“China is important to every medical
device company given the number of peo-
ple and the size of the market opportunity,”
Glenn Novarro, an analyst with RBC Capi-
tal Markets in New York, told Bloomberg
Business. “JNJ is one of the early investors
in China and it’s paying off. They are ahead
of the curve.”
And the company has managed to stay
ahead of the curve by avoiding the bribery
probes that have snared the likes of Glaxo-
SmithKline, and taking advantage of the
Middle Kingdom’s growing middle class,
government investments, and prevalence of traditionally West-
ern diseases. The company partnered with Waltham, Mass.-based
Nova Biomedical Corp. last spring to sell its StatStrip, a blood
glucose testing system, to Chinese hospitals, where 60 percent
of care occurs. Wise move, considering the country now lodges
roughly one-quarter of the planet’s diabetics, whose rising in-
comes are allowing them greater access to medical care to treat
“It’s unfortunate that a lot of Western habits are being taken
up in China, and incidence of diabetes is going up,” said Ashley,
McEvoy, JNJ’s group chair- man for diabetes and vision care.
JNJ is eyeing China’s $250 million vision market as well, intent
on capitalizing on the government’s commitment to vision care
coverage, including contact lenses for those younger than 18.
Bone plates and screws are part of the company’s“one step
ahead” plan too: The firm conducted clinical trials with the bone
repair devices manufactured at its Suzhou facility, and is branding
them as locally made products to make them eligible for higher
reimbursement from the Chinese government.
“My personal vision is to innovate more out of China, tak-
ing advantage of new thinking within R&D [research and devel-
opment] to develop simpler, easier to use and more affordable
products,” Michel Orsinger, worldwide chairman of JNJ’s global
orthopedics group, told Bloomberg. “And we want to launch
them not only in China but bring them into western countries, a
Orsinger’s vision could soon become a reality: Last fall, JNJ
opened the Asia Pacific Innovation Center, a Shanghai-based
medtech incubator with satellite hubs in Singapore, Australia
and Japan. Armed with local science and technology experts and
deal-making capabilities, the center is tasked with identifying
and developing promising early-stage opportunities in drugs,
medical devices/diagnostics, and consumer healthcare products.
The Center already has fostered several new collaborations
in both Australia and China, including the establishment of a
partnering office at Suzhou BioBAY, an incubator with more than
400 companies in the areas of drug discovery, biotech, in-vitro
diagnostics, medical devices and nanotechnology. The office, according to executives, will function as an extension of the Center
to work with academics and entrepreneurs on a more local basis.
The Center’s partnering offices are part of
a broader strategy to interact more directly
with life science clusters worldwide.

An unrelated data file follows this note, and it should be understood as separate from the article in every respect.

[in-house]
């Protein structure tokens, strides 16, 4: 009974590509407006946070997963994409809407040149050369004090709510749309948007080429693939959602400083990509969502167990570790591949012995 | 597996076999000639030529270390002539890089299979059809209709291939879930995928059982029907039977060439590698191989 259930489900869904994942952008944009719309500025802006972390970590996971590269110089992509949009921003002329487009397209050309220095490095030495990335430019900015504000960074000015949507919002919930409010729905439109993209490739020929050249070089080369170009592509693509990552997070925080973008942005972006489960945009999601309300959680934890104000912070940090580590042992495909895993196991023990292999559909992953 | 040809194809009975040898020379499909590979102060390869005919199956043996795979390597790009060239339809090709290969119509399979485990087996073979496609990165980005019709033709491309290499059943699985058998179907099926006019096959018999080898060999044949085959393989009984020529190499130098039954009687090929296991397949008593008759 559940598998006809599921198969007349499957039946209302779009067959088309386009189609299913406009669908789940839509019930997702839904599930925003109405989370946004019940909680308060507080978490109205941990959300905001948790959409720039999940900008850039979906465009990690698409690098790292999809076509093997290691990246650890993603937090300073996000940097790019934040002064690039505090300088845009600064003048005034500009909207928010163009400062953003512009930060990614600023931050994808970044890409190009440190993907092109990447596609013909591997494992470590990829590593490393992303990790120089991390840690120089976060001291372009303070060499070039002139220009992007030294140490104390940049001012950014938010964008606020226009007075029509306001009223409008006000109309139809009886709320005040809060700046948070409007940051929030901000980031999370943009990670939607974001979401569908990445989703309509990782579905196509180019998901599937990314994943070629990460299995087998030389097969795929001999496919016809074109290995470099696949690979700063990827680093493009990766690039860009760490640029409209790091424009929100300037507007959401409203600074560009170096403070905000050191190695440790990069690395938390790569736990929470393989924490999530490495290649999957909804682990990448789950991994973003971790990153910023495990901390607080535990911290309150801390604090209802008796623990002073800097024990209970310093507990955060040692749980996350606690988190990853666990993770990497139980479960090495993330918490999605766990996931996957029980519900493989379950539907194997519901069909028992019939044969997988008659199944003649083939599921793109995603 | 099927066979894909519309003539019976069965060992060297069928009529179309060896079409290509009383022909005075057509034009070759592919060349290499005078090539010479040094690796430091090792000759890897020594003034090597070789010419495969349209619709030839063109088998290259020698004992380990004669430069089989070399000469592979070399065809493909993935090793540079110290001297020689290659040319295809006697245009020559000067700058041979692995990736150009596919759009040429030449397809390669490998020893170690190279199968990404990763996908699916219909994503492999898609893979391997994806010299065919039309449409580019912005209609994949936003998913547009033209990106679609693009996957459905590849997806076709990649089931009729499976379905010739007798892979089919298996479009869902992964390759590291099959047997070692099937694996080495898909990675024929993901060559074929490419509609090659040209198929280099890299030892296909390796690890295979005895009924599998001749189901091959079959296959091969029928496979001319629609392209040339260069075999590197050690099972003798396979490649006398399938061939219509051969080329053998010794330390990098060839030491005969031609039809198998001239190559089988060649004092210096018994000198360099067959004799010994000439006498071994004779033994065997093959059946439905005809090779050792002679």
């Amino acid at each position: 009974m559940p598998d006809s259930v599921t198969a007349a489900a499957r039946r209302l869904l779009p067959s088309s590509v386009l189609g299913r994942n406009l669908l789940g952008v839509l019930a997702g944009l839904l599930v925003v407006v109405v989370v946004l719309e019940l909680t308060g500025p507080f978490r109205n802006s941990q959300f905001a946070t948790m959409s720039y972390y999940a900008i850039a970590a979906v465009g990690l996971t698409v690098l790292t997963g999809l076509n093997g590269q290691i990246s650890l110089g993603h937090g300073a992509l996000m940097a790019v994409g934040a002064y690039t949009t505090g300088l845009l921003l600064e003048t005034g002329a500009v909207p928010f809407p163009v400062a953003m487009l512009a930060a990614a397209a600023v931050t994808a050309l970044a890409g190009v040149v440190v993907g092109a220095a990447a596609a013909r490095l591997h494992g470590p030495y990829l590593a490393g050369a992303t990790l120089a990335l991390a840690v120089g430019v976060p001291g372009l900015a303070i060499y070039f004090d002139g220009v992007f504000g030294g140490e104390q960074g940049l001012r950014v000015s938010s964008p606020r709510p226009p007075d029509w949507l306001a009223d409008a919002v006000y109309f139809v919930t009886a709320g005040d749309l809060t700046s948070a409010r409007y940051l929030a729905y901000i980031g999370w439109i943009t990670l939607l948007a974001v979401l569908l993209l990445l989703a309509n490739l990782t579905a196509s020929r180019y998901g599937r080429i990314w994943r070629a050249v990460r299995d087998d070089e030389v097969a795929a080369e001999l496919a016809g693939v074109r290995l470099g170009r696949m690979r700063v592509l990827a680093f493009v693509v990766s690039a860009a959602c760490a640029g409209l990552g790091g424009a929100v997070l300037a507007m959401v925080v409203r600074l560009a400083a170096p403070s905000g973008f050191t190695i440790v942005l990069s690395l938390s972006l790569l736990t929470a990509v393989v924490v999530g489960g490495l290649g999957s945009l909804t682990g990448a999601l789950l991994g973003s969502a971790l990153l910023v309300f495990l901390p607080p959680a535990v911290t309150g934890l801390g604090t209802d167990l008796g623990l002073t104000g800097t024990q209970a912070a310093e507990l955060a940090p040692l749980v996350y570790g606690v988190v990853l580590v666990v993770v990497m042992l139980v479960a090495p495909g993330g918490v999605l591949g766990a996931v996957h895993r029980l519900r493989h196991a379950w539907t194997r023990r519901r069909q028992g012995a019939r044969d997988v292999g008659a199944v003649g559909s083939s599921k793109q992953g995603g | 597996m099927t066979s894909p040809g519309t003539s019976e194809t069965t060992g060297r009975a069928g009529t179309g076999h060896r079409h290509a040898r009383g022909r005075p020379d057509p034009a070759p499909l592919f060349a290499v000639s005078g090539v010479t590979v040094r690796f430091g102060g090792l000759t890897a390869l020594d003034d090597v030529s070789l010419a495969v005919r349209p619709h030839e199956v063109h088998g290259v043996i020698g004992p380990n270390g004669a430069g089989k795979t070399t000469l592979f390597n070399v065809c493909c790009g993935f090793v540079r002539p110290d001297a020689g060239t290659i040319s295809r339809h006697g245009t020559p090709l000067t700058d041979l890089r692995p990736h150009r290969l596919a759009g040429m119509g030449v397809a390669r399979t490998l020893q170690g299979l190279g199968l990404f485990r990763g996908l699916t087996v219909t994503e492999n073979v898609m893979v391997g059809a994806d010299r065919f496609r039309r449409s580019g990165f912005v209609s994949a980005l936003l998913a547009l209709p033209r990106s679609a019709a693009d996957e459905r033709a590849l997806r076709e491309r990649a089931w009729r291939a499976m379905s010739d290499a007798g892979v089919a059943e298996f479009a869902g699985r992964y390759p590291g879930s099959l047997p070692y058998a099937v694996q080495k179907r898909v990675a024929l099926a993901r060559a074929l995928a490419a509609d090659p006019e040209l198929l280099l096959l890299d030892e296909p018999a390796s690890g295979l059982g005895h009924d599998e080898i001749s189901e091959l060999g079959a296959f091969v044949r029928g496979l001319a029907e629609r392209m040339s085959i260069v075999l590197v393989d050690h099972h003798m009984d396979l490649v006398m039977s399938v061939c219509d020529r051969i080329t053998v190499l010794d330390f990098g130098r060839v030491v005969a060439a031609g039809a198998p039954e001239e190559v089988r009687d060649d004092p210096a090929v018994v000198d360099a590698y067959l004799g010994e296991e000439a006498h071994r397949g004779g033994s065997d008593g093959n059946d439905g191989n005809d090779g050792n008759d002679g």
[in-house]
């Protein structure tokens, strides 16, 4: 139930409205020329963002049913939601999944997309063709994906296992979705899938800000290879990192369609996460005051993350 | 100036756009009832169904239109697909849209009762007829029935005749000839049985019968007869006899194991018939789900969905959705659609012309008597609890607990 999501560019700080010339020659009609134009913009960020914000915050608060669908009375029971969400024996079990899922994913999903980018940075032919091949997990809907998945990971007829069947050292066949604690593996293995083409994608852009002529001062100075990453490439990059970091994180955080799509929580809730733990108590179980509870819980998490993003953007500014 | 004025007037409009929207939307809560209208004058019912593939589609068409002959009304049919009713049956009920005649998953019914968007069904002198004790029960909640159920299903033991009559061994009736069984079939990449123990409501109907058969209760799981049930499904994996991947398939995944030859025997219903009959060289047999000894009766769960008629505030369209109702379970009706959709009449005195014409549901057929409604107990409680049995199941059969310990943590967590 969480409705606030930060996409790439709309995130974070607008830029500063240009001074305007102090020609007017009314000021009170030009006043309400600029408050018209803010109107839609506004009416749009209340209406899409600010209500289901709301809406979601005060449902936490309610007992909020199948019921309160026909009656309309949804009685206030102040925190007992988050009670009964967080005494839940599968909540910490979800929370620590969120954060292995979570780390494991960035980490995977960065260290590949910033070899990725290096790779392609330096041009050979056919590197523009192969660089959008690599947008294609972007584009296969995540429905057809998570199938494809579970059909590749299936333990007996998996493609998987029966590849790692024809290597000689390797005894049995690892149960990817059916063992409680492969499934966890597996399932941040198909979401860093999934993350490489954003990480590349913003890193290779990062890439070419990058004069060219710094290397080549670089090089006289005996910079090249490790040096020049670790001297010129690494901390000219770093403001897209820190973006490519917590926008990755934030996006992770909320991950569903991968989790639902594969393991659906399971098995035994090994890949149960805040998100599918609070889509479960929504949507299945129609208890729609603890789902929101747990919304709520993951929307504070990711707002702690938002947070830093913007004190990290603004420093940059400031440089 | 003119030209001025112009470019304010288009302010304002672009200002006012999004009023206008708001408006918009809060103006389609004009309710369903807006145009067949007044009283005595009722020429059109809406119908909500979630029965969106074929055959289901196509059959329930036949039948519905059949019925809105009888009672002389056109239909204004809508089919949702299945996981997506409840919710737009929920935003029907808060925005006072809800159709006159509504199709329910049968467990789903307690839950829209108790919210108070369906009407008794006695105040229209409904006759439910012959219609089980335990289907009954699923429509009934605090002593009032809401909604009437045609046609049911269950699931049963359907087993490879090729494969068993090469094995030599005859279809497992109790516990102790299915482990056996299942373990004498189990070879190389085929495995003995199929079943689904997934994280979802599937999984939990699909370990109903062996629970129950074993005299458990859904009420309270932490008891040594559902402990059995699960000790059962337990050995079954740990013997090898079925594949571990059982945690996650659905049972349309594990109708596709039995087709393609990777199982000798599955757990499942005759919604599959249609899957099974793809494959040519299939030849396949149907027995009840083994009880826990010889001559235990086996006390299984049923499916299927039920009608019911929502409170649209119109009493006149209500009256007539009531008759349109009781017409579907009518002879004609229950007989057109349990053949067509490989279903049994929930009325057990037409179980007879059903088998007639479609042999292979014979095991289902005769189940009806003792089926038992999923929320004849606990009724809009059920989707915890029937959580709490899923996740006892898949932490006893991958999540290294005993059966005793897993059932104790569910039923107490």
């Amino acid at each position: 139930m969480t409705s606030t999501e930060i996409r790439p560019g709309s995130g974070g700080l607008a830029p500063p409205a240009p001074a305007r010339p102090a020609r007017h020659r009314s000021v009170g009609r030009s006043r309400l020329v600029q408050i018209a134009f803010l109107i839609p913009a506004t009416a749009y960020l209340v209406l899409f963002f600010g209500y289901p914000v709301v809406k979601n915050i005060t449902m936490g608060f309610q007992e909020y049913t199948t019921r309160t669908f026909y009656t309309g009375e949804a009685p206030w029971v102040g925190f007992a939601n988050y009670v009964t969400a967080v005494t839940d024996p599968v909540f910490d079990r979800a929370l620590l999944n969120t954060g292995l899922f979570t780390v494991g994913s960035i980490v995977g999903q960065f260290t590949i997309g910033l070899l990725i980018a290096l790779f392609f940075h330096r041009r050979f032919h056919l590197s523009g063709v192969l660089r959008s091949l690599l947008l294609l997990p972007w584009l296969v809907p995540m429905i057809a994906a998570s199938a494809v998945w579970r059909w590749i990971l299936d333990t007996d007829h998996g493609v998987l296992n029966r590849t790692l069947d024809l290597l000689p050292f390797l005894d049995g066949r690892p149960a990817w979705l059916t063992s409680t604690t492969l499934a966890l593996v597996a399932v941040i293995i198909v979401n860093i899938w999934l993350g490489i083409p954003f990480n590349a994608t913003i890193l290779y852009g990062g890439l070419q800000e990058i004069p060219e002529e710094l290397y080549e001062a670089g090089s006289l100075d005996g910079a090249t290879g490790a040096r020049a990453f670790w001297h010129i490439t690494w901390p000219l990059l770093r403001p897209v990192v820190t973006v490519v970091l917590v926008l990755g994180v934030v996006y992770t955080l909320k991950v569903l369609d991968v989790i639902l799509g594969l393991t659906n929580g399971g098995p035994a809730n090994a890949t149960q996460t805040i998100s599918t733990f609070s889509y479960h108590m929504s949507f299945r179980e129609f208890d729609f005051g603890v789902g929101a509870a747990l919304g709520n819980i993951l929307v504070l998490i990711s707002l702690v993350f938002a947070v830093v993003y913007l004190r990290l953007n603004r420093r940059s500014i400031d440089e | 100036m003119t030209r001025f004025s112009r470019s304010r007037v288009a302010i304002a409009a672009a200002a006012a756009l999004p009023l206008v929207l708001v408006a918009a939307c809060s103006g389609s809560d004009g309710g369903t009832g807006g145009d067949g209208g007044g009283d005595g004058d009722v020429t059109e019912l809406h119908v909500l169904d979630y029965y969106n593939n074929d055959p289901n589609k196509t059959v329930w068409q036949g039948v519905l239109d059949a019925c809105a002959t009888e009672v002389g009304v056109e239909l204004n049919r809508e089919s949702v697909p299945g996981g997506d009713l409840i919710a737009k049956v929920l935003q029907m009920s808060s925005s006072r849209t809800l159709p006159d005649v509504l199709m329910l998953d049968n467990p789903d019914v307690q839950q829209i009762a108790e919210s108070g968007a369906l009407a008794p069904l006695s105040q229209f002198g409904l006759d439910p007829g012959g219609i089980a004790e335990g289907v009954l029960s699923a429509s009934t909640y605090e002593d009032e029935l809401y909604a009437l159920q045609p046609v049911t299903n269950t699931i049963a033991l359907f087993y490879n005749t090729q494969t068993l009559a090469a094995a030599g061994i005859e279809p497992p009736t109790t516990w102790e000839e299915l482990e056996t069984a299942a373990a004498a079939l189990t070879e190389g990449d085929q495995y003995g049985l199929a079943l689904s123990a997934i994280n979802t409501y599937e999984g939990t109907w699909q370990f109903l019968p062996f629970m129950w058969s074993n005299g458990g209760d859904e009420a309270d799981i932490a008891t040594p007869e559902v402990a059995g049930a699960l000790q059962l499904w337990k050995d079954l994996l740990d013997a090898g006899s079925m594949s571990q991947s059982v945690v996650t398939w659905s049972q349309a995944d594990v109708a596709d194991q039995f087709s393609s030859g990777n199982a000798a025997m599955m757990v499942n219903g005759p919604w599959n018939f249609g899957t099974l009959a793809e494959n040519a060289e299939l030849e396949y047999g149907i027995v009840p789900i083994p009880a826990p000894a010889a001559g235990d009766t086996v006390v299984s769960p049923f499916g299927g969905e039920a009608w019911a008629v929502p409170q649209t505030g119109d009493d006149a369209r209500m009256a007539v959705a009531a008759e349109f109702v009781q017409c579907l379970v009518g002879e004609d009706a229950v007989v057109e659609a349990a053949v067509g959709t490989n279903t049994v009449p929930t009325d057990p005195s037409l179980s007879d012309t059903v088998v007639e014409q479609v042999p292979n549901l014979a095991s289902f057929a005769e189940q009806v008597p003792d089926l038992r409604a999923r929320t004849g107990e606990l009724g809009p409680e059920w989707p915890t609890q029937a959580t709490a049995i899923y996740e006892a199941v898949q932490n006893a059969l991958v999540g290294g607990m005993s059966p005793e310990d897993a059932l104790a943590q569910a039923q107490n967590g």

“The Johnson & Johnson Family of
Companies has a long standing presence in China extending back almost 30
years. Our on the ground presence across
the region allows us to work side by side
with our partners with speed, agility, and
insight to translate innovations into new
products,”noted Jesse Wu, chairman, Johnson & Johnson China.“The Asia Pacific Innovation Center supports our larger goal
to address China’s specific healthcare needs, invest in local capabilities, and increase our external collaborations.”
The Numbers Game
JNJ’s Medical Devices division accounted for 37 percent of the
firm’s total worldwide sales in fiscal year 2014 (ended Dec. 31).
The segment houses 11 businesses under its roof, including BioSense Webster; the troubled orthopedic and neurological focused
DePuy Synthes; Janssen Diagnostics; and advanced surgical care
units Ethicon and Ethicon Endo-Surgery.
The division’s best performers were its orthopedic, specialty
surgery and cardiovascular care franchises, the latter of which
outpaced its running mates in sales growth. Cardiovascular revenue swelled 6. 3 percent to $2.2 billion, due mostly to the 18 percent growth of Biosense Webster electrophysiology products.
The company overcame lingering pricing pressure to increase
orthopedic revenue by 1.7 percent to $9.67 billion—roughly one-third of the Medical Devices segment’s 2014 gross. Executives attributed the gain to robust sales of trauma, sports medicine, hip
and knee products, some of which made their debut last spring.
The company launched a bevy of new joint replacement parts
within a two-month period, adding a rotating platform design
and anatomic patella to the Attune Knee System lineup in March
and debuting a hip system and anatomic shoulder in May.
The Attune rotating platform design increases the level of
conformity to provide stability while delivering freedom of mobility, DePuy Synthes bigwigs noted. Rotating platform knees
aim to restore more natural movement to the joint by allowing
the bearing to rotate in the same manner as an anatomical knee.
Rotating knees also are designed to reduce stress and wear on the
implant by 94 percent.
The anatomic patella—unique to DePuy Synthes—works
with the Attune knee femoral components and is compatible
with both the Attune fixed bearing and rotating platform knees.
It is designed to have more natural sagittal plane kinematics than
traditional dome style patella components; the more natural kinematics can reduce soft tissue interaction with the femoral component and thereby help prevent soft tissue irritation, according to product spec sheets. Also, the unique kinematics of the
anatomic patella are designed to increase quadriceps efficiency
Number of consecutive
years of dividend